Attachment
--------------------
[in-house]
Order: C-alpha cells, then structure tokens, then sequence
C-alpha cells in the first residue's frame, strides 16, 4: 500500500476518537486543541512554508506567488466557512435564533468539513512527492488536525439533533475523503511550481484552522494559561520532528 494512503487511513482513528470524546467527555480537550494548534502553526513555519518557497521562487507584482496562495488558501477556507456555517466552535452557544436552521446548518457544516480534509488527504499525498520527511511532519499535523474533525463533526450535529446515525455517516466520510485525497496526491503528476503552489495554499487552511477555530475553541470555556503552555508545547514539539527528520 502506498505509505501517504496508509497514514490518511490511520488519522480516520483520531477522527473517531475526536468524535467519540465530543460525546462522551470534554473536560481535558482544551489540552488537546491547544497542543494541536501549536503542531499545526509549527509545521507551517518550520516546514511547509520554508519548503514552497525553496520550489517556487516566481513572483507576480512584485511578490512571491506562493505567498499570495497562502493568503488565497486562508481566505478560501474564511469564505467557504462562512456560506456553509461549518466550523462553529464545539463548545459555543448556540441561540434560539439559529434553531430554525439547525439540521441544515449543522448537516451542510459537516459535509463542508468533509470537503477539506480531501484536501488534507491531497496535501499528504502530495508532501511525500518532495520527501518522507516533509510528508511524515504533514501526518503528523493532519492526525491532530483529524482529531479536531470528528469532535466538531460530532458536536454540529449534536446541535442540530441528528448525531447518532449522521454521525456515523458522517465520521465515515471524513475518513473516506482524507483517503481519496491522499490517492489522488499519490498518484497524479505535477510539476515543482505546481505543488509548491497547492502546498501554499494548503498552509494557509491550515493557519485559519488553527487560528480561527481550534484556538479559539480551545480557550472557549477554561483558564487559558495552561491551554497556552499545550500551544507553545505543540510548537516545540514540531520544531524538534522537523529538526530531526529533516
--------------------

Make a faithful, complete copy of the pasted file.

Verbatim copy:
[in-house]
Order: C-alpha cells, then structure tokens, then sequence
C-alpha cells in the first residue's frame, strides 16, 4: 500500500476518537486543541512554508506567488466557512435564533468539513512527492488536525439533533475523503511550481484552522494559561520532528 494512503487511513482513528470524546467527555480537550494548534502553526513555519518557497521562487507584482496562495488558501477556507456555517466552535452557544436552521446548518457544516480534509488527504499525498520527511511532519499535523474533525463533526450535529446515525455517516466520510485525497496526491503528476503552489495554499487552511477555530475553541470555556503552555508545547514539539527528520 502506498505509505501517504496508509497514514490518511490511520488519522480516520483520531477522527473517531475526536468524535467519540465530543460525546462522551470534554473536560481535558482544551489540552488537546491547544497542543494541536501549536503542531499545526509549527509545521507551517518550520516546514511547509520554508519548503514552497525553496520550489517556487516566481513572483507576480512584485511578490512571491506562493505567498499570495497562502493568503488565497486562508481566505478560501474564511469564505467557504462562512456560506456553509461549518466550523462553529464545539463548545459555543448556540441561540434560539439559529434553531430554525439547525439540521441544515449543522448537516451542510459537516459535509463542508468533509470537503477539506480531501484536501488534507491531497496535501499528504502530495508532501511525500518532495520527501518522507516533509510528508511524515504533514501526518503528523493532519492526525491532530483529524482529531479536531470528528469532535466538531460530532458536536454540529449534536446541535442540530441528528448525531447518532449522521454521525456515523458522517465520521465515515471524513475518513473516506482524507483517503481519496491522499490517492489522488499519490498518484497524479505535477510539476515543482505546481505543488509548491497547492502546498501554499494548503498552509494557509491550515493557519485559519488553527487560528480561527481550534484556538479559539480551545480557550472557549477554561483558564487559558495552561491551554497556552499545550500551544507553545505543540510548537516545540514540531520544531524538534522537523529538526530531526529533516